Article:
It’s back-to-school time again! What are you planning to learn this year?
When I teach “how to break into wine & spirits writing” classes, one point I always try to drum into students’ heads is that wine and spirits writing requires a very specific — but accessible and acquire-able — knowledge set compared to food writing.
So where can you go to learn? Here are 10 suggestions to simultaneously improve your mind and destroy your liver:
1. Ask your favorite bartender or sommelier to teach you. (In NY, I recommend Ethan Kelley at the Brandy Library.)
2. Get a job at a local restaurant, bar, wine bar, or brewery.
3. Get a job at a wine or liquor store (but consider the relative merits of a small, intimate store vs. a larger one with more brands and resources. remember how you agonized over big university vs. tiny liberal-arts college?)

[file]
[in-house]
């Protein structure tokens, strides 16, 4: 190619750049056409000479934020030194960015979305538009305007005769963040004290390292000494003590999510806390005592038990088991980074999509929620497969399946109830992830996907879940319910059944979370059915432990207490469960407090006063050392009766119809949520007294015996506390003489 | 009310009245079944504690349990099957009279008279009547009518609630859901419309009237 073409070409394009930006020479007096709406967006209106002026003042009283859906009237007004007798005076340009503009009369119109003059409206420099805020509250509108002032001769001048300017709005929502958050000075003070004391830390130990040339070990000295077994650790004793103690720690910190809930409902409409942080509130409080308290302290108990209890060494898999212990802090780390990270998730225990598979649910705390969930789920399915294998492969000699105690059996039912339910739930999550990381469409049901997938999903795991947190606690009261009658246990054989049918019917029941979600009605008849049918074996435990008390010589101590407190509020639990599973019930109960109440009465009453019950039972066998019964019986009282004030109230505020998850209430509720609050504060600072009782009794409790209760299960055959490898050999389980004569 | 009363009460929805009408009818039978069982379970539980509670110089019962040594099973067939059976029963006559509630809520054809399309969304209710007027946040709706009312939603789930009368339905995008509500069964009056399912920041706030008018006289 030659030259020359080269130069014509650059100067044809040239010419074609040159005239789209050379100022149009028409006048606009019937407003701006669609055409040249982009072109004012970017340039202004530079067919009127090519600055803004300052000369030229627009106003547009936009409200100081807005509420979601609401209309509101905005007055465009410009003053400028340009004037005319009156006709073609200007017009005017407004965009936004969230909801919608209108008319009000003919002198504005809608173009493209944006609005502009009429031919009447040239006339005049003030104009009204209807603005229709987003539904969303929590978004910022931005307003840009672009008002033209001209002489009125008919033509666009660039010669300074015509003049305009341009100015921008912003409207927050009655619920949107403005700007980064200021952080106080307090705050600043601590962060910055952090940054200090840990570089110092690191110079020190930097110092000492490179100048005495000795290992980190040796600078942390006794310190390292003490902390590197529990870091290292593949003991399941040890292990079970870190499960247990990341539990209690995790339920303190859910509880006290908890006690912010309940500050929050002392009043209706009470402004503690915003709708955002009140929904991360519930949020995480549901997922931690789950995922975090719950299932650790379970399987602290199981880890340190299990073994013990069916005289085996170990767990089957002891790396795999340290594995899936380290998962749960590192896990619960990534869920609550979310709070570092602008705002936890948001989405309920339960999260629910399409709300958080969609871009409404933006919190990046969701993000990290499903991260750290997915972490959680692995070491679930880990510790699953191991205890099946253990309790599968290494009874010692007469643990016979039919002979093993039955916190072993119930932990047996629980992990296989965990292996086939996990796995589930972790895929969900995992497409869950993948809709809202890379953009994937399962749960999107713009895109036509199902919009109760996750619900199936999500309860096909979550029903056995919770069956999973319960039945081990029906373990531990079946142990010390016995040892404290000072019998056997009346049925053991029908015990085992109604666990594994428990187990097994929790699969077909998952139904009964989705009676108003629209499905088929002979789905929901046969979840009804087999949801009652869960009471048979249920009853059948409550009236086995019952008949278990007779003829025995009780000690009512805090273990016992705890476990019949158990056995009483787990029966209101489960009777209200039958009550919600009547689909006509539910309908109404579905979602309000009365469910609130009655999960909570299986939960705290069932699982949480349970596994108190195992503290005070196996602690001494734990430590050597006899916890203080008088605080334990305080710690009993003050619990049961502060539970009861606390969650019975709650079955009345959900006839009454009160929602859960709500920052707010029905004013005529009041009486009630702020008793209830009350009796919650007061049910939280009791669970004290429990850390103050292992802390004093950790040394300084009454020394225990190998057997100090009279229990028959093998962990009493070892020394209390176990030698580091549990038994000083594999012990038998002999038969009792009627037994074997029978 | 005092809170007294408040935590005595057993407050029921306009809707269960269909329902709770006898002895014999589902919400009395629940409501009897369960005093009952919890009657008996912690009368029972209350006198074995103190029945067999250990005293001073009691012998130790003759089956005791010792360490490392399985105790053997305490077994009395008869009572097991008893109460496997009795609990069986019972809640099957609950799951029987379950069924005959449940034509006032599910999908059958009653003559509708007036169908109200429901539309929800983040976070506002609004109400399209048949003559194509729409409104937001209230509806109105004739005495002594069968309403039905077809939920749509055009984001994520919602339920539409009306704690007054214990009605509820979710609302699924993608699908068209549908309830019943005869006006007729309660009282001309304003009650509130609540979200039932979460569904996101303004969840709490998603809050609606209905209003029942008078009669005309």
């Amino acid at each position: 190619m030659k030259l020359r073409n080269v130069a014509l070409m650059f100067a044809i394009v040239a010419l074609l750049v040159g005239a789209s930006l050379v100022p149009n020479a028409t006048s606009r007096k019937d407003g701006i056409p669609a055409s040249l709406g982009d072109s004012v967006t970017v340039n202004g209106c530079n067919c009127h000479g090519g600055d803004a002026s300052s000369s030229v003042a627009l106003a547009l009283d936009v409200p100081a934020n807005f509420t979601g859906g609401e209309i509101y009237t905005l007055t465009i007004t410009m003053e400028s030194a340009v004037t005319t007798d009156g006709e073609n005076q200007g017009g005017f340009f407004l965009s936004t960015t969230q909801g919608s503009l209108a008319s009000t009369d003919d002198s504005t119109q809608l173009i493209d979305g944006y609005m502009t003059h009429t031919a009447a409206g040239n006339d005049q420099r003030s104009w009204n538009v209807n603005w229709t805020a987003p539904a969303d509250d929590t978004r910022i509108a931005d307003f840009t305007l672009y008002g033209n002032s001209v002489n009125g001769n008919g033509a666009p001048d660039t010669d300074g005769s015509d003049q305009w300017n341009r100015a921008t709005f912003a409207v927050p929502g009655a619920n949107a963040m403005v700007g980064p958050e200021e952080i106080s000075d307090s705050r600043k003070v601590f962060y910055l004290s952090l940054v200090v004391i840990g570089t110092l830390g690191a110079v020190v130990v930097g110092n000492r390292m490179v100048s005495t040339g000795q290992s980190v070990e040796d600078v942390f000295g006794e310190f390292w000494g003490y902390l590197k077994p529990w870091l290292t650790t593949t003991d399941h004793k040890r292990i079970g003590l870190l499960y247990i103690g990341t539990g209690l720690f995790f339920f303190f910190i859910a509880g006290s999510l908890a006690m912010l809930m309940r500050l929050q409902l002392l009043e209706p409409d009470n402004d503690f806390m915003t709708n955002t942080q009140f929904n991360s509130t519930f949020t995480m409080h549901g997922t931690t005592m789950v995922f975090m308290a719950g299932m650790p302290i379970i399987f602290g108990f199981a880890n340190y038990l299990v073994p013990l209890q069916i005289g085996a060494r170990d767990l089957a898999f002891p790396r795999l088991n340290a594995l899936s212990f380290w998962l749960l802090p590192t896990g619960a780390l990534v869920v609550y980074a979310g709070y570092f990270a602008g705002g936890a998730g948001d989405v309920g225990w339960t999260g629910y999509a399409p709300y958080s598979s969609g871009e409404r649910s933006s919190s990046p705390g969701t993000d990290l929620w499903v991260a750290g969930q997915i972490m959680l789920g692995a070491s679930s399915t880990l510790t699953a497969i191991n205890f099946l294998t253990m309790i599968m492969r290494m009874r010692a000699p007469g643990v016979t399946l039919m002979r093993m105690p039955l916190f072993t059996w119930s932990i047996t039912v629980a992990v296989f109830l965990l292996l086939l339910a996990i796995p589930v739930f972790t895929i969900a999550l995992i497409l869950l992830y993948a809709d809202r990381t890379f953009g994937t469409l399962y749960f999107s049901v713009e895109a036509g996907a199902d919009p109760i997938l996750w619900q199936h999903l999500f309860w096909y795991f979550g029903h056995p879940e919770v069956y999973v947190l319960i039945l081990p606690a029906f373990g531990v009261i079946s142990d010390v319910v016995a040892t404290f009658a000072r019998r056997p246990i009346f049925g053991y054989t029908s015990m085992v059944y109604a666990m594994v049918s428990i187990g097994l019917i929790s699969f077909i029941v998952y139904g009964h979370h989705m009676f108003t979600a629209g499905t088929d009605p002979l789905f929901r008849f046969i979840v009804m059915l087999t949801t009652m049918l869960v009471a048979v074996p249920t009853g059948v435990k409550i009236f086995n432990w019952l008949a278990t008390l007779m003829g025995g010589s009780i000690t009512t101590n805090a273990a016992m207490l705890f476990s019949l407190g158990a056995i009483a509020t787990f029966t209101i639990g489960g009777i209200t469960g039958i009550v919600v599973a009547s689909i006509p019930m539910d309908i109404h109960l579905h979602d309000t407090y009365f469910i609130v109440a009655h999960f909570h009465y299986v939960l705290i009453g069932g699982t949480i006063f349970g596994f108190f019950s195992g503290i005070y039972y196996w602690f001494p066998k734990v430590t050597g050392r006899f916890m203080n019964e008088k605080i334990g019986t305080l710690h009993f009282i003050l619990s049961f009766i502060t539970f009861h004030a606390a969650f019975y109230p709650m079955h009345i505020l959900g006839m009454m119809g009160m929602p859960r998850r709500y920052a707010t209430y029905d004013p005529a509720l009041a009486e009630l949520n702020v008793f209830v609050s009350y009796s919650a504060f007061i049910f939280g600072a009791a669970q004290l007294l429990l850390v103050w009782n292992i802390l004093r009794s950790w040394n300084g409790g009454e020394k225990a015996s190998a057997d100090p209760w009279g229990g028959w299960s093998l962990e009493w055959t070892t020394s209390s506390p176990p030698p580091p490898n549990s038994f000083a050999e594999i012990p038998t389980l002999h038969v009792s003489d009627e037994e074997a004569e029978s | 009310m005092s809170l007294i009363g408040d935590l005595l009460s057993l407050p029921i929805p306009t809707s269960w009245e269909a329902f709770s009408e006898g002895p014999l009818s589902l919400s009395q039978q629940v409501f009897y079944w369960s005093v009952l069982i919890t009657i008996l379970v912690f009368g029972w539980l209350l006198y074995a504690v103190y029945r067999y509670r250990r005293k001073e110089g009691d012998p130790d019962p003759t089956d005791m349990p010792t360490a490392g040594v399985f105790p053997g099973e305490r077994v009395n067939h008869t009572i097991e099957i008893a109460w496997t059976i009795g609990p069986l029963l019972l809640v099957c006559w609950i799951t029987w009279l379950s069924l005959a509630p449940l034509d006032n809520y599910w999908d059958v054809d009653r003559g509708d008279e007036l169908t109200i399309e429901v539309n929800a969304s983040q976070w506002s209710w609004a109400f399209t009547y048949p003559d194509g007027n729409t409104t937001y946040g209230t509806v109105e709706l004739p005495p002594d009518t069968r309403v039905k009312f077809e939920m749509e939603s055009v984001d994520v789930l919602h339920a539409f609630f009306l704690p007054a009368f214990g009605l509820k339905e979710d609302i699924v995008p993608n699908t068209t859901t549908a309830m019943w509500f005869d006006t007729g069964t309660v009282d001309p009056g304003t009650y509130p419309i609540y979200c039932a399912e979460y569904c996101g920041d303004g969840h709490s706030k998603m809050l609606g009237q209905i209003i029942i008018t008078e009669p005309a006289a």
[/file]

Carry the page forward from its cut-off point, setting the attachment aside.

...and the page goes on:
4. Invest in a good wine or spirits guide.
6. Sign up for an avocational wine or spirits tasting class. If you’re in the New York metro area, you’ve got a slew at your disposal at Astor Center (my class included!), ICE, FCI, NYU, the CIA, etc. etc.
7. If if nothing in the aforementiomed alphabet soup appeals, go to LocalWineEvents.com and pick something that speaks to you, whether that means a series of seminars or a one-night Scotch-and-socializing event.
9. Try on a private program in a rustic setting at Gary Regan’s Cocktails in the Country.
10. And if you’ve got the time and the budget, earn a degree at UC Davis, aka “the Harvard of Oenology & Viticulture.”
Now, if only I could tell you what to pack in that scholarly backpack you’ll need for class. Notebook? check. Pencils? check? Corkscrew? Cocktail shaker? Swizzle sticks? check, check, and check!